Given a joint probability distribution we will also be interested in performing **statistical inference**. One common type of statistical inference will involve computing **marginal distributions**, i.e., computing $p(x)$ from $p(x,y)$. Marginal distributions are formed by summing out over all possible values of a subset of the random variables in a joint probability distribution while the others remain fixed. For example, consider a joint probability distribution over $n$ random variables $X_1,\ldots, X_n$ that take values in the set $D$. To compute the marginal distribution over the variable $X_1$, we would compute $p(x_1) = \sum_{x_2,\ldots,x_n\in D} p(x_1,\ldots,x_n)$. As before, this computation could require $|D|^{n-1}$ operations in the worst case. However, if the joint distribution satisfies certain properties, the computational cost can be significantly reduced. Again, the simplest example is given by a joint probability distribution over independent random variables.

Genearlly speaking, more independence means easier computation and less storage. We want models of probability distributions that somehow make the underlying independence assumptions explicit so that we can take advantage of them (checking for all of the possible independence relationships is itself a computationally challenging problem). Handling, either exactly or approximately, the above computational issues will be the primary thrust of this book. In the coming chapters, we will attempt to better understand the connection between conditional independence and the complexity of representation and inference. This, in turn, will lead us to a useful discussion about how to design efficient algorithms for exact and approximate statistical inference in practice.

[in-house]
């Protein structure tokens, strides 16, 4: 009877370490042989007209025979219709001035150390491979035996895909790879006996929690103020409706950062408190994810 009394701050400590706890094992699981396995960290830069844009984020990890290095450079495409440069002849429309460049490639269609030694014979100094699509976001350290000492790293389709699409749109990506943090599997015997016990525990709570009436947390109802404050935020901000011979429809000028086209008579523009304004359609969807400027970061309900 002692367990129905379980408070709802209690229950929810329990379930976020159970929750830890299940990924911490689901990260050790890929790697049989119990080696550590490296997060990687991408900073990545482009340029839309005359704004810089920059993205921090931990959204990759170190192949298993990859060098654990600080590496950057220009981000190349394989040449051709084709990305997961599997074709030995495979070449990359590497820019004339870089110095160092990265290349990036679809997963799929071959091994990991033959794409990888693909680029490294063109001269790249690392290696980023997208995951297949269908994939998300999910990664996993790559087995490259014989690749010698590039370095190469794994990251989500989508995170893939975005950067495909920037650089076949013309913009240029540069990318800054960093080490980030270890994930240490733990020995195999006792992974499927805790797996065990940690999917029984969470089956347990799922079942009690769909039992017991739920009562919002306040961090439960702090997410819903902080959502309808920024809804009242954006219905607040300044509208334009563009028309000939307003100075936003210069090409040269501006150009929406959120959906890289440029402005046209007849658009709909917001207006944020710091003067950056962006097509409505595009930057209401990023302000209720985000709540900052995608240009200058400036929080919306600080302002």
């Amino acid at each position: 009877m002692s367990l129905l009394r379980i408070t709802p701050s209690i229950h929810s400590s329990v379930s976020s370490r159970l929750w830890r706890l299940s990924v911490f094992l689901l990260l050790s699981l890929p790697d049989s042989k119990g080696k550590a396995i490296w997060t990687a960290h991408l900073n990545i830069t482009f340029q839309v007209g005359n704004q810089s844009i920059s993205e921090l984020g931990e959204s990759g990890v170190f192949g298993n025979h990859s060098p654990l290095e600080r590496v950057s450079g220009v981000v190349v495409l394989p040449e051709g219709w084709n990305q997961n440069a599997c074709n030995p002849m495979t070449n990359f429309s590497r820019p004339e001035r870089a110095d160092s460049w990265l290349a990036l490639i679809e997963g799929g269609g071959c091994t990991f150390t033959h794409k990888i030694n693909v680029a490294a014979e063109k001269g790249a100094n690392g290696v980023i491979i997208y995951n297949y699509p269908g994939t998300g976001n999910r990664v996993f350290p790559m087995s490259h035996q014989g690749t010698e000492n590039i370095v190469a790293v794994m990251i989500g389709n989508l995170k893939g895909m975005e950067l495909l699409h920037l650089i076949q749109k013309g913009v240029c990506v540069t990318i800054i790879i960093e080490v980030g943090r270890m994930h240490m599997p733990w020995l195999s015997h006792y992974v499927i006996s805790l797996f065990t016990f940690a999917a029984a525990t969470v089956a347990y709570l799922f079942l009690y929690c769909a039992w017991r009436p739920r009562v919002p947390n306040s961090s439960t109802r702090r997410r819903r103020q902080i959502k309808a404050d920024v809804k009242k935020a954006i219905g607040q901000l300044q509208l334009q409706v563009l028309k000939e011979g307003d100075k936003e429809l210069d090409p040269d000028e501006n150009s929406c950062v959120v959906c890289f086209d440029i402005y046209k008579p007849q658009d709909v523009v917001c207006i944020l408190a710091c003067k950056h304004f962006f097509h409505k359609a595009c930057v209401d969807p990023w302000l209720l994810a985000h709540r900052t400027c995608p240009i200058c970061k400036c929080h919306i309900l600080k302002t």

## A Motivating Example

We conclude this chapter with an example of the kinds of probability distributions that we will encounter in our study of graphical models. An undirected graph $G =(V,E)$ is a collection of vertices and edges (pairs of vertices). An independent set in a graph $G$ is a subset $S\subseteq V$ of the vertices such that no two vertices in $S$ are joined by an edge of $G$. Let $\Omega$ be the set of all subsets of the vertex set $V$, and let $p$ be the uniform probability distribution over independent sets of $G$. For each vertex $v\in V$, define the random variable $X_v(\omega)$ to be equal to $1$ if $v\in\omega$ and $0$ otherwise. The probability that $X_v =1$ is then equal to the probability that an independent set in $G$ contains the vertex $v$. If $V = \{v_1,\ldots, v_n\}$, the joint probability distribution $p(x_{v_1},\ldots, x_{v_n})$ is nonzero if and only if $S = \{v\in V | x_v = 1\}$ is an independent set in $G$.

**Figure 1.**A graph with vertex set $V = \{1,2,3,4\}$ and edge set $E = \{(1,2), (2,4), (1,3), (3,4), (1,4)\}$.

These types of probability distrbutions over combinatorial structures arise naturally in machine learning, artificial intelligence, statistical physics, computer vision, and many other application areas.